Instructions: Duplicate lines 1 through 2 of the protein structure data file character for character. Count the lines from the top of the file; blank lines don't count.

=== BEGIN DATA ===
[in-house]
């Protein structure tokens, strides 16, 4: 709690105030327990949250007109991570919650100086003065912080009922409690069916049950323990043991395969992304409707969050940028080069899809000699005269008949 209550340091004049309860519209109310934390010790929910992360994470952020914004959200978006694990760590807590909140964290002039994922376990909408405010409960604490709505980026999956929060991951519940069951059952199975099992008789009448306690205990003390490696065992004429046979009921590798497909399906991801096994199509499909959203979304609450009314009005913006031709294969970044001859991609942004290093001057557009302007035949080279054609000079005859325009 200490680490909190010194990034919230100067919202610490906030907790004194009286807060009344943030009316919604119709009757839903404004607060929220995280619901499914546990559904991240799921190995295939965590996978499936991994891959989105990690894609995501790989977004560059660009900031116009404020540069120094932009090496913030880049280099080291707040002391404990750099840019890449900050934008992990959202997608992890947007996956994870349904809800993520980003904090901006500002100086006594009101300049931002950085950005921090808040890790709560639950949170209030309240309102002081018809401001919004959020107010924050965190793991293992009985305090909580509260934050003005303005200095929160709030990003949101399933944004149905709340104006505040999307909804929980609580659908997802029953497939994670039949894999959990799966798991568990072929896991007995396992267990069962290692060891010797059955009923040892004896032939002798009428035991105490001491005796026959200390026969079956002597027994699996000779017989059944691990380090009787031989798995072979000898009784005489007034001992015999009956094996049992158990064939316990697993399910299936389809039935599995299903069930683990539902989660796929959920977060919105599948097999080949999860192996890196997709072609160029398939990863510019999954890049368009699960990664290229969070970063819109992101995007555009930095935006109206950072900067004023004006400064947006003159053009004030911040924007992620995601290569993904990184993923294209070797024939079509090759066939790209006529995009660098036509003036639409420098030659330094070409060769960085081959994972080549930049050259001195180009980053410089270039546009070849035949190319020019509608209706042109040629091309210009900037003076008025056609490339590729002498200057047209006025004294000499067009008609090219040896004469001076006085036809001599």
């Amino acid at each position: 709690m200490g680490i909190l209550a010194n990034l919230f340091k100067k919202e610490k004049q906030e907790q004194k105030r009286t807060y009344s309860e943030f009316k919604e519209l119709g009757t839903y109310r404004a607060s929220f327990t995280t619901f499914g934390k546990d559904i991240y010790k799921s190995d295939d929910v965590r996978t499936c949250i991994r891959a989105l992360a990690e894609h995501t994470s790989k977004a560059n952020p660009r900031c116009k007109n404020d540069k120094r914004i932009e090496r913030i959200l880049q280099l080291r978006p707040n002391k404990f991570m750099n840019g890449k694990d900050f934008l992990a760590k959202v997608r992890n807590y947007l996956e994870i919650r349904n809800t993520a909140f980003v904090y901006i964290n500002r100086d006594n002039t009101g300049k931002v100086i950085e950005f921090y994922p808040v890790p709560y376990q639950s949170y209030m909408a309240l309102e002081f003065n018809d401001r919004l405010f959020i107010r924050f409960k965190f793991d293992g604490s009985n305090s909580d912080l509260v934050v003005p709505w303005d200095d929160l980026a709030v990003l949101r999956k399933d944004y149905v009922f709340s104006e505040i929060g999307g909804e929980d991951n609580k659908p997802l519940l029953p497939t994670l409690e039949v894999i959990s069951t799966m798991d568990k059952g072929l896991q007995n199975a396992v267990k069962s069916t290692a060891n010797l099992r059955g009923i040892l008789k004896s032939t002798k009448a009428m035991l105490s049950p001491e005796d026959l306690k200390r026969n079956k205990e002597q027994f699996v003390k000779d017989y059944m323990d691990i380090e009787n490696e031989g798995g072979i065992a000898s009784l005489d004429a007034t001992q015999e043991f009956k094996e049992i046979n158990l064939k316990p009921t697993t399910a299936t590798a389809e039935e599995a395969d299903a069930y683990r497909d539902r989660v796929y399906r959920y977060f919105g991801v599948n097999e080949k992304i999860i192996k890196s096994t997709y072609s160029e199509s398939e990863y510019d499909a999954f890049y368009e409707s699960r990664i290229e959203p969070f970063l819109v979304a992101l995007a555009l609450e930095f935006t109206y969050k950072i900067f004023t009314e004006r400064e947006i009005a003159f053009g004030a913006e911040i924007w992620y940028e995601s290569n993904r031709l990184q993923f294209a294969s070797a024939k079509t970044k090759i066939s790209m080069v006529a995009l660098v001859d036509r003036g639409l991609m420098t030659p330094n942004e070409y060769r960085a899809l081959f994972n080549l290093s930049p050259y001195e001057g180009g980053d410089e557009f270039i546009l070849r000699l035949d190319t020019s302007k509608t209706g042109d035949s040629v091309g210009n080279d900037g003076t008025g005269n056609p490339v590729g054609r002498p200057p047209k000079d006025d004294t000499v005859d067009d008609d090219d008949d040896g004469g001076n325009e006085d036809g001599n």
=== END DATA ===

[in-house]
């Protein structure tokens, strides 16, 4: 709690105030327990949250007109991570919650100086003065912080009922409690069916049950323990043991395969992304409707969050940028080069899809000699005269008949 209550340091004049309860519209109310934390010790929910992360994470952020914004959200978006694990760590807590909140964290002039994922376990909408405010409960604490709505980026999956929060991951519940069951059952199975099992008789009448306690205990003390490696065992004429046979009921590798497909399906991801096994199509499909959203979304609450009314009005913006031709294969970044001859991609942004290093001057557009302007035949080279054609000079005859325009 200490680490909190010194990034919230100067919202610490906030907790004194009286807060009344943030009316919604119709009757839903404004607060929220995280619901499914546990559904991240799921190995295939965590996978499936991994891959989105990690894609995501790989977004560059660009900031116009404020540069120094932009090496913030880049280099080291707040002391404990750099840019890449900050934008992990959202997608992890947007996956994870349904809800993520980003904090901006500002100086006594009101300049931002950085950005921090808040890790709560639950949170209030309240309102002081018809401001919004959020107010924050965190793991293992009985305090909580509260934050003005303005200095929160709030990003949101399933944004149905709340104006505040999307909804929980609580659908997802029953497939994670039949894999959990799966798991568990072929896991007995396992267990069962290692060891010797059955009923040892004896032939002798009428035991105490001491005796026959200390026969079956002597027994699996000779017989059944691990380090009787031989798995072979000898009784005489007034001992015999009956094996049992158990064939316990697993399910299936389809039935599995299903069930683990539902989660796929959920977060919105599948097999080949999860192996890196997709072609160029398939990863510019999954890049368009699960990664290229969070970063819109992101995007555009930095935006109206950072900067004023004006400064947006003159053009004030911040924007992620995601290569993904990184993923294209070797024939079509090759066939790209006529995009660098036509003036639409420098030659330094070409060769960085081959994972080549930049050259001195180009980053410089270039546009070849035949190319020019509608209706042109040629091309210009900037003076008025056609490339590729002498200057047209006025004294000499067009008609090219040896004469001076006085036809001599």